5 Illustrations Mediocre Speakers Don’t Know: Experience

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Which type of illustration to professionals almost always use that amateurs do not? Every one of the illustration types we’ve covered so far has one thing in common: Explanation, Evidence, Endorsement, Example.

What makes the fifth E different?

All of the previous four Es describe something the SPEAKER does.

The last E of illustrations describes what the LISTENER does: Experience!

What Professionals Know

I’ve done hundreds of reviews and analysis of different speakers, from high paid professionals, to billion dollar company execs, to frightened teenagers.

In my notes, each speaker was evaluated on each of my 8 SpeechDeck principles of audience engagement. I took all my review notes and did an informal statistical analysis to determine, what was the single biggest differentiator between the most inspirational speakers and everybody else.

I found two!

One of those principles (the green one), was utilized by almost every professional speaker and almost no amateurs: Encouraging Participation.

And how do you encourage participation? Using the fifth E — illustrations that are EXPERIENCES.

What is an Experience?

The first four illustration types are all illustrations based on what the speaker says. A speaker can explain, share evidence, recite examples, and quote endorsements — all without any feedback or reaction from the audience.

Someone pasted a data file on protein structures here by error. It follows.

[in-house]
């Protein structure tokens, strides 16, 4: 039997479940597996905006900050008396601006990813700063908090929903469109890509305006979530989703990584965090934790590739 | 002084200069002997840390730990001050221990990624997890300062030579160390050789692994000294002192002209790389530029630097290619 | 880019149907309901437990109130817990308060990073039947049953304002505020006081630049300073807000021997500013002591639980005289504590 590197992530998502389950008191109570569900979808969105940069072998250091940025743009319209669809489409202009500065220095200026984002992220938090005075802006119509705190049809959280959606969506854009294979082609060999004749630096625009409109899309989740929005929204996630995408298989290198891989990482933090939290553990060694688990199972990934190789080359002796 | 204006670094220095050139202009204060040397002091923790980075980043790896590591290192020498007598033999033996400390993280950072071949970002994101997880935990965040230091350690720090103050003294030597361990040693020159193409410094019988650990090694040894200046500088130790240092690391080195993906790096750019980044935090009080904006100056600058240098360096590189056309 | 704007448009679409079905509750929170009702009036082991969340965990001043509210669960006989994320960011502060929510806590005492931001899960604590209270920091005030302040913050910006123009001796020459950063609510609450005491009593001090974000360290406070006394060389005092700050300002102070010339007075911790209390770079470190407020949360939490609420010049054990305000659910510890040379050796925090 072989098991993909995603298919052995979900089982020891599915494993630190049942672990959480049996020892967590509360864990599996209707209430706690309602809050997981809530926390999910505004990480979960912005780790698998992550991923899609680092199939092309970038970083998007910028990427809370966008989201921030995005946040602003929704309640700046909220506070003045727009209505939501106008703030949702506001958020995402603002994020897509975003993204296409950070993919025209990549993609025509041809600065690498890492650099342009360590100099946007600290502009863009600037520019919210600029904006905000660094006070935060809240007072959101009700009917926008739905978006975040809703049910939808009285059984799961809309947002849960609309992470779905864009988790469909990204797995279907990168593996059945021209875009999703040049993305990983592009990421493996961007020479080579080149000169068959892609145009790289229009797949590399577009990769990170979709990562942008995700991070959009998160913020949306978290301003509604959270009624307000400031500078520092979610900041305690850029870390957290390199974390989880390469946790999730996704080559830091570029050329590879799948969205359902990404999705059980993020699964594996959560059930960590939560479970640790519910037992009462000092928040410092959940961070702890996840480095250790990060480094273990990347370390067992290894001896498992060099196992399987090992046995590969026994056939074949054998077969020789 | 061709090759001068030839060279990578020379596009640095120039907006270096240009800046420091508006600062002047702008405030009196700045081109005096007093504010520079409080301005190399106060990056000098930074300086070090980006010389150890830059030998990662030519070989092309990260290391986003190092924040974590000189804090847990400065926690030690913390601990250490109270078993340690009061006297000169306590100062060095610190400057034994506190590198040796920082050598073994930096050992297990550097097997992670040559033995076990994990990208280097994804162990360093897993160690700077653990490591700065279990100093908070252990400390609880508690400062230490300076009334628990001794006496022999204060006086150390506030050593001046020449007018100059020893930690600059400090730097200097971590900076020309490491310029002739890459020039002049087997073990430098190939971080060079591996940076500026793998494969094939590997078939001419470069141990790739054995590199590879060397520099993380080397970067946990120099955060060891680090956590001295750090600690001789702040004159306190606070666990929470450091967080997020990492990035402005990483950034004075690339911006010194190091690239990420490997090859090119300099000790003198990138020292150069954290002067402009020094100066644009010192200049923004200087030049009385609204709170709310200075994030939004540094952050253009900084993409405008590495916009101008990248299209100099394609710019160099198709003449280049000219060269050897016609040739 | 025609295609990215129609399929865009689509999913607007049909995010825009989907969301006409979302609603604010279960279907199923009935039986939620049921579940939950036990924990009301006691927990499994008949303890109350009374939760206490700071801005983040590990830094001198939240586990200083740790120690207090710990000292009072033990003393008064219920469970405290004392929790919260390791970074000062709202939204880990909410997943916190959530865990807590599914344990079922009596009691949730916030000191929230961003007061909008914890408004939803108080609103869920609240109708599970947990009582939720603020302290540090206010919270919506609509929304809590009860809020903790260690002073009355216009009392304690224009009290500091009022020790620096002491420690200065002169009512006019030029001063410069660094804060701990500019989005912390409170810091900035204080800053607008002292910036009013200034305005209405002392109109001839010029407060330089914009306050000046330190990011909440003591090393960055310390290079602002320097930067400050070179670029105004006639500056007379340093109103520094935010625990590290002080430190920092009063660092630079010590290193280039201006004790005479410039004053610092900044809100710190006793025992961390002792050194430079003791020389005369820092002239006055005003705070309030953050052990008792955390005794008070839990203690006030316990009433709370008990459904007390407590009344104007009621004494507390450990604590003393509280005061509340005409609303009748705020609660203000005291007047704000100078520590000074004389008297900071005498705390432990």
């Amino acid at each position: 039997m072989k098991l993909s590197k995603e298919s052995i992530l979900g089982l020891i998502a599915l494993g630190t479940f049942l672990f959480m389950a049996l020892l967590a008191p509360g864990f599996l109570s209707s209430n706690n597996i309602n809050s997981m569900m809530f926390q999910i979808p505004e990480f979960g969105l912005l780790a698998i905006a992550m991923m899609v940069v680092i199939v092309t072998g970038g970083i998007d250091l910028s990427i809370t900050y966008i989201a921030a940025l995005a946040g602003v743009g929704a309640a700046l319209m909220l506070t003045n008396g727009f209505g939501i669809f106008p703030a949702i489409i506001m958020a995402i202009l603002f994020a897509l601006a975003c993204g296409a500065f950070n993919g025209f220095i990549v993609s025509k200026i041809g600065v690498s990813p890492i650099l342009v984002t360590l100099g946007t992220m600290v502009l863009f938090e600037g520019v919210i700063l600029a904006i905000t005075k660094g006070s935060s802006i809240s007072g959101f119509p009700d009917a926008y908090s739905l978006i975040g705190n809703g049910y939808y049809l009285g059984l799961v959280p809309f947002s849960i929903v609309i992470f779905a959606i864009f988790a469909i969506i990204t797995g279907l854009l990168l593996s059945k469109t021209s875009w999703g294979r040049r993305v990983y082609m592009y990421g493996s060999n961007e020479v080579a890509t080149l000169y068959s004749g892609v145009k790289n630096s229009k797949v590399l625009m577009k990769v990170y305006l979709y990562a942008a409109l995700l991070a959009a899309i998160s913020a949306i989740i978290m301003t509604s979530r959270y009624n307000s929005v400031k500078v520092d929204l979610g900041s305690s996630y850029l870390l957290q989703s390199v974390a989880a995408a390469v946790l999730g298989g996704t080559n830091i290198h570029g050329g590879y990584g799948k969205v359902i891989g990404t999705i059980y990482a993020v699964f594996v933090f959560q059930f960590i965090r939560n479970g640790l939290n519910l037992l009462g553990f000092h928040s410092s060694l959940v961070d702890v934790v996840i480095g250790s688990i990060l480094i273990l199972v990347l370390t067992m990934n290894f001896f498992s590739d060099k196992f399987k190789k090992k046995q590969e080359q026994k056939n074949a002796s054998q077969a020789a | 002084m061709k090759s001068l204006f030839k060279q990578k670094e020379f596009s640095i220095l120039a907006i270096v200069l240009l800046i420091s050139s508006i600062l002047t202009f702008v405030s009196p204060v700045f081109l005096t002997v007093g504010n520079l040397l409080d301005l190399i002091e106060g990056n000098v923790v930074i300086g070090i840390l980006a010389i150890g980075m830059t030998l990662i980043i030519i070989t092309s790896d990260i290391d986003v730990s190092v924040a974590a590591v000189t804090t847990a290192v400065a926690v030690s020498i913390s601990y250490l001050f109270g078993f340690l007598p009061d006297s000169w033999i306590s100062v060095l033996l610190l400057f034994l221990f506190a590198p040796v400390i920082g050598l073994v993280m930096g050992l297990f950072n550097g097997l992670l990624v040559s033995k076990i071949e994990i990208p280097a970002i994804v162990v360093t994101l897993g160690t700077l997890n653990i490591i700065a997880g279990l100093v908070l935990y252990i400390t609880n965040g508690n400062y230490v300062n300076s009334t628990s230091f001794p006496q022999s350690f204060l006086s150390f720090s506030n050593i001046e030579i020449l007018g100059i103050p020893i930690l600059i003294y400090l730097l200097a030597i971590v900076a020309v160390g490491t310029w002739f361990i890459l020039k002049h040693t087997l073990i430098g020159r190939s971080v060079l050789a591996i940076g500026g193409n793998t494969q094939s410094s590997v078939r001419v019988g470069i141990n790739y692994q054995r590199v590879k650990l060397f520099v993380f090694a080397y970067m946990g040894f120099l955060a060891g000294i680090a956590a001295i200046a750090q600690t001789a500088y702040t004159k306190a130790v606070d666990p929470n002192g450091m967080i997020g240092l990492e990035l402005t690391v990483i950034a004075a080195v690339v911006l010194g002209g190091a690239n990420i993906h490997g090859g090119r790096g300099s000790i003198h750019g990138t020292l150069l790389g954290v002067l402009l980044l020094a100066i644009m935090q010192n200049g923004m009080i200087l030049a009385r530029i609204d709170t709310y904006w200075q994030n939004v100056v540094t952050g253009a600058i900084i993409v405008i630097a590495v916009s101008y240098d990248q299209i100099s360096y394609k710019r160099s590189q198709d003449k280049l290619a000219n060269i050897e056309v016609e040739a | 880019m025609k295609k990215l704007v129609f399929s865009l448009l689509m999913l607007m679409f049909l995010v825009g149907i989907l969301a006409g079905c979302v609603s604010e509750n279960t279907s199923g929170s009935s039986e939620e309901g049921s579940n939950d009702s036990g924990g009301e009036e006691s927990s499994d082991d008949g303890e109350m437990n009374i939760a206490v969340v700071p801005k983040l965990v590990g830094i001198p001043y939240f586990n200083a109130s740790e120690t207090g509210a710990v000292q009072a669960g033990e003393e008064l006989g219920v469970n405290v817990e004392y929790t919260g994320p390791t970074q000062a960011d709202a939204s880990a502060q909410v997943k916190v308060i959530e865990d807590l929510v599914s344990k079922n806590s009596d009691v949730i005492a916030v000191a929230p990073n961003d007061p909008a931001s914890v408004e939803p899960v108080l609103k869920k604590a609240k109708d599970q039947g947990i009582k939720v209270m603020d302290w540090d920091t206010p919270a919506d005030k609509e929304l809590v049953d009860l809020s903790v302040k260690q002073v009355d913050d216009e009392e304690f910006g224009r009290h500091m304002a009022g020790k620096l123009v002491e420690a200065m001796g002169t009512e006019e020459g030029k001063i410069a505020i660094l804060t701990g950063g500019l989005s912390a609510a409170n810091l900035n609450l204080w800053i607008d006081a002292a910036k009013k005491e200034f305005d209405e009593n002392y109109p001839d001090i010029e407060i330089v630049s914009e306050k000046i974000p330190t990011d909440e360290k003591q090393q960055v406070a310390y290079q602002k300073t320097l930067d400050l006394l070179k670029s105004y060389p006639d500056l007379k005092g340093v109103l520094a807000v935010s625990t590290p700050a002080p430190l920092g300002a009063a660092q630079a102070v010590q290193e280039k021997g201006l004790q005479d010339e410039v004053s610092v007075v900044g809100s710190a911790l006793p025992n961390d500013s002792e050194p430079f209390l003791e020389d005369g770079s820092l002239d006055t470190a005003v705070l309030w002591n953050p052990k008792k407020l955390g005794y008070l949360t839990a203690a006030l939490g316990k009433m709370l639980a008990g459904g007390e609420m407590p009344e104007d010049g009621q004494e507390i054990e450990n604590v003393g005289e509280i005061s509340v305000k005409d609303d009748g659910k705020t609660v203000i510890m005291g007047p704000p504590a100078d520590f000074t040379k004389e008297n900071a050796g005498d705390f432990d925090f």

An illustration of “Experience,” on the other hand, requires the audience to DO something: talk back, do an activity, laugh, etc.

I will give you a list, but the options for an experience are so varied that you should not consider this a complete list. However, some popular types of experience illustrations include:

  • Group activities or games
  • Entertainment to generates emotion: laugh, cry, etc.
  • Back and forth conversation or Q&A
  • Written exercises, quizzes, or feedback
  • Mnemonic devices or do-it-yourself tools and resources

The distinguishing feature of all these options is not about what the speaker does. The distinguishing feature of an experience is that the listener has to REACT!

If the audience can sit politely and ignore the speaker (as if in a lecture), the speaker is not creating a reaction. Passive audiences are a sure sign of communication mediocrity.

Did you ever notice how many political speakers arouse strong reactions and demonstrations on college campuses and churches and conventions? You don’t have to be controversial to get a reaction, but the protests and hysteria generated by controversial speakers does prove the point that speakers who create reactions grab attention.